I was wrong. The Casual Vacancy is, more than anything, obscene. The language is filthy (this is an understatement) and the characters are dishonest and cruel and devoid of morality. Another reader who I love and respect nailed it when she said, “By the end of the book, I still didn't care about a single character.” It’s true. They’re all a bunch of trashy, shallow, selfish jerks who couldn't keep up with Harry Potter if their lives depended on it. But – here’s the catch – Rowling writes them well! Despite the language and the fact that I found myself skipping over entire passages and even chapters where I knew certain characters would use the “f word” more than any other, I was intrigued. Rowling’s words flow like a stream of poetry and life, and even though the content was horrible, I wanted to keep reading just because she is so incredibly good at telling a story.

As for JD Salinger. I have no idea why The Catcher in the Rye has received any praise whatsoever. I put it on my 2013 list because more than one person recommended it. I love my friends and am grateful that not all readers enjoy reading the same books, but this is one that I really can’t figure out. I picked it up shortly after reading The Casual Obscenity and was, honest-to-goodness, shocked that I preferred the “f word” to Salinger’s drawling conversation/novel. Rowling’s characters are filthy and shallow, but Salinger’s hero is nothing but stupid. I put the book down and asked my Dad about it. If he has a bad opinion of a book, I can guarantee that mine won’t be much different. When I told him I’d started Catcher, he winced and groaned as though he had eaten something nasty. And this is when I decided that there is a difference between trash and well-written trash. Both books might belong in the garbage, but at least Rowling wrote a book that has some semblance of merit.

Don’t waste your time if you’re looking for a good read. These two are not it. But if you don’t mind the swearing and explicit content, you better believe Rowling will TRASH Salinger from word one. Get it?


"To Kill a Mockingbird" by Harper Lee

To Kill a Mockingbird is one of those books that I always remembered reading in school as a kid, but could never exactly remember what it was about or if it was good or not. Reading it as a middle school student was a long time ago and if I remember correctly, I did not enjoy it the first time. Over the years, I've heard references to Atticus Finch and Boo Radley numerous times - always with a hint of pride in knowing that these are characters from To Kill a Mockingbird. I finally read it - or, to be more precise, devoured it - as an adult. And found out why Atticus and Boo are notable characters that deserve to be referenced by the adult world over and over.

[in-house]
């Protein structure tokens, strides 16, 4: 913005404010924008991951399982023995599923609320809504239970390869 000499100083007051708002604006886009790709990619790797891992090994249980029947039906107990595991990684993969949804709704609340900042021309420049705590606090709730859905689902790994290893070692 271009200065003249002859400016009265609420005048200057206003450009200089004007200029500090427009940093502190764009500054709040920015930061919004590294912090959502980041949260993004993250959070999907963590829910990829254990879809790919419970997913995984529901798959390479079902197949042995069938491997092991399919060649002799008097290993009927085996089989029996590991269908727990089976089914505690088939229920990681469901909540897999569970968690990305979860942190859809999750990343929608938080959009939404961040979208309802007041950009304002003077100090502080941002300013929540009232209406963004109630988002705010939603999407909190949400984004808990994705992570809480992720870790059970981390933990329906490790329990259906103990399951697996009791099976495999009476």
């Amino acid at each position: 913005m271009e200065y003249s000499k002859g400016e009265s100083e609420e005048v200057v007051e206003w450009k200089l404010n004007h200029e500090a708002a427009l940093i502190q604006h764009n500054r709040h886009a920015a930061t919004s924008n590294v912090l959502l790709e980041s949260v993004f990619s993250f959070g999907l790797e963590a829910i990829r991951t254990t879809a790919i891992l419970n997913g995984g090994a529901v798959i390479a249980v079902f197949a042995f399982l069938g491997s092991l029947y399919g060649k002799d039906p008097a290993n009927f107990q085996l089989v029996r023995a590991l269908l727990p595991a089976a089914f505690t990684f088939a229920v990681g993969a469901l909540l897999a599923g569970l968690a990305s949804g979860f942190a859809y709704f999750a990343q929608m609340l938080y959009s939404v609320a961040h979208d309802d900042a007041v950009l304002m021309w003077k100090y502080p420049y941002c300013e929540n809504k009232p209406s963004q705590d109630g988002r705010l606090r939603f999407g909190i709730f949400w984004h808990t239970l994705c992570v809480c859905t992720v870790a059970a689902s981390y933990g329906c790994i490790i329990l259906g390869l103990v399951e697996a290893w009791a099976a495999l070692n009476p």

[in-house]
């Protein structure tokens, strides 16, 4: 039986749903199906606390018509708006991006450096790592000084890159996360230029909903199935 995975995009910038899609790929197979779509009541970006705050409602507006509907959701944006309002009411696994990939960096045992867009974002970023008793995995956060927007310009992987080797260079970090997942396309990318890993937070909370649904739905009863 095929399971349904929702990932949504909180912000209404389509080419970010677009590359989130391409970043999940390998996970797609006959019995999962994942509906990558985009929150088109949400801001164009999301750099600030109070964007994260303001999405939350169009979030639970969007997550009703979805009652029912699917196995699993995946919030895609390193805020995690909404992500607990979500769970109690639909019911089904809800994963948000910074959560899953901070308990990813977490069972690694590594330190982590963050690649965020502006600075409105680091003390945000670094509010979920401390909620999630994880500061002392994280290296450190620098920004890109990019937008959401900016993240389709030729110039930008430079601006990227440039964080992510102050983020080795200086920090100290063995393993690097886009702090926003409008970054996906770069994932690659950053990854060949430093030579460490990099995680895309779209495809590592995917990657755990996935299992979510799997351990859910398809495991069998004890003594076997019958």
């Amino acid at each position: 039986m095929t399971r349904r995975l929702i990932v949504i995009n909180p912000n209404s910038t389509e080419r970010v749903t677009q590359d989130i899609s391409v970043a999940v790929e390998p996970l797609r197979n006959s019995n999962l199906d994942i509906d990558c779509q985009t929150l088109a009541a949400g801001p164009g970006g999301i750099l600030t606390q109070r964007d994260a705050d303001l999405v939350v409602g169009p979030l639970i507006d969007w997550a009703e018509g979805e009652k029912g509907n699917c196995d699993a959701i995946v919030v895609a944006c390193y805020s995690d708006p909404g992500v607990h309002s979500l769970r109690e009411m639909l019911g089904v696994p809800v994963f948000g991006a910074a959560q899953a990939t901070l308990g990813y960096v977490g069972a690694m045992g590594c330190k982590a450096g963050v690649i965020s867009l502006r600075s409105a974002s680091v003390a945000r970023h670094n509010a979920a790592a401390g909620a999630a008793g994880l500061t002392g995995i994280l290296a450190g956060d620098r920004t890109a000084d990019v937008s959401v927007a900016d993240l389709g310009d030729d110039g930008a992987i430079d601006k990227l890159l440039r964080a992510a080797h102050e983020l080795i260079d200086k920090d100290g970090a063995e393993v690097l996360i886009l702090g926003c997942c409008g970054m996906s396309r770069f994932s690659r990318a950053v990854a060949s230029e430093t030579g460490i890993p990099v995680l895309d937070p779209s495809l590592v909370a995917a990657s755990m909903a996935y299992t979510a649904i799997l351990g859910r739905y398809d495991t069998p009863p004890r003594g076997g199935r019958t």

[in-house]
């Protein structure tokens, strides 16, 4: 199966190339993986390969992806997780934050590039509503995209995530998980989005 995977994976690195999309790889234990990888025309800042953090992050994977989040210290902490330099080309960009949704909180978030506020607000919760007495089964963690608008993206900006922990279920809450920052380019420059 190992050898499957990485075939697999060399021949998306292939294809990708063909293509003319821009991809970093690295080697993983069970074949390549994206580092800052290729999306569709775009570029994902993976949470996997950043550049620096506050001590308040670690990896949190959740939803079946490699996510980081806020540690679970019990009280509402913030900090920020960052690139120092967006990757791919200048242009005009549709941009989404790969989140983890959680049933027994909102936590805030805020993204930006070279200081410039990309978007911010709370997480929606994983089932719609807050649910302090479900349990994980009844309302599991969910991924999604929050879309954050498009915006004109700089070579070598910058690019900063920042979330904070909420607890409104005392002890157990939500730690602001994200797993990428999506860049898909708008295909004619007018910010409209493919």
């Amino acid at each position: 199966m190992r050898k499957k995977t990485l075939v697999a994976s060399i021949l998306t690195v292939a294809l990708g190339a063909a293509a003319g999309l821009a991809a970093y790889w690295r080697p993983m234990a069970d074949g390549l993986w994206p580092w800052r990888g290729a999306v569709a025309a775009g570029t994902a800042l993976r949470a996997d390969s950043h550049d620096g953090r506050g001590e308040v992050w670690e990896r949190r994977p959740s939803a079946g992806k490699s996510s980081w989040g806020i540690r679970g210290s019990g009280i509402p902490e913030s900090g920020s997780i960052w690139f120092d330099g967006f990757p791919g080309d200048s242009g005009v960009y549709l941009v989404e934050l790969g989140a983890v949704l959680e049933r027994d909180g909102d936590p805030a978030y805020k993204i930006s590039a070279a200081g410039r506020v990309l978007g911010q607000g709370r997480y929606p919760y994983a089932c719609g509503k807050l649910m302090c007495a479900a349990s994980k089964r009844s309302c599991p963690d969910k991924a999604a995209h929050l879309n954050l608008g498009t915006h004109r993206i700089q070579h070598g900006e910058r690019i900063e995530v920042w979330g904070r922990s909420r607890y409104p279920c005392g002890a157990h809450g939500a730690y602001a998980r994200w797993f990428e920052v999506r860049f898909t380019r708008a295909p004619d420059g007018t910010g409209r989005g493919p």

Isn't it funny how we hate reading these books when we're kids, but find so much joy in them later, when we've finally achieved something resembling maturity? I know I'm becoming a broken record, but I have to say it again. I loved this book. I loved the characters and the story and more than anything, the moral of the story. I love that Atticus Finch talks about racism and prejudice with the greatest scorn and sadness. I love that the Finch's black housekeeper, Culpurnia, is not just a cook/maid/babysitter, but a member of the family. I love that the characters love books. I love that Scout and Jem are Scout and Jem, not Jean Louise and Jeremy. I love that Harper Lee prefaced this edition of the book with the order that To Kill a Mockingbird should never be given an Introduction. I could hug her for that alone!

I'm glad I read this one again. I'm glad that a story told from a child's perspective was able to teach me, a mature, boring, bookish grown-up, a valuable lesson about what it means to be truly charitable. Being childlike is, after all, the surest way to see the good in everyone and to love others for who they truly are.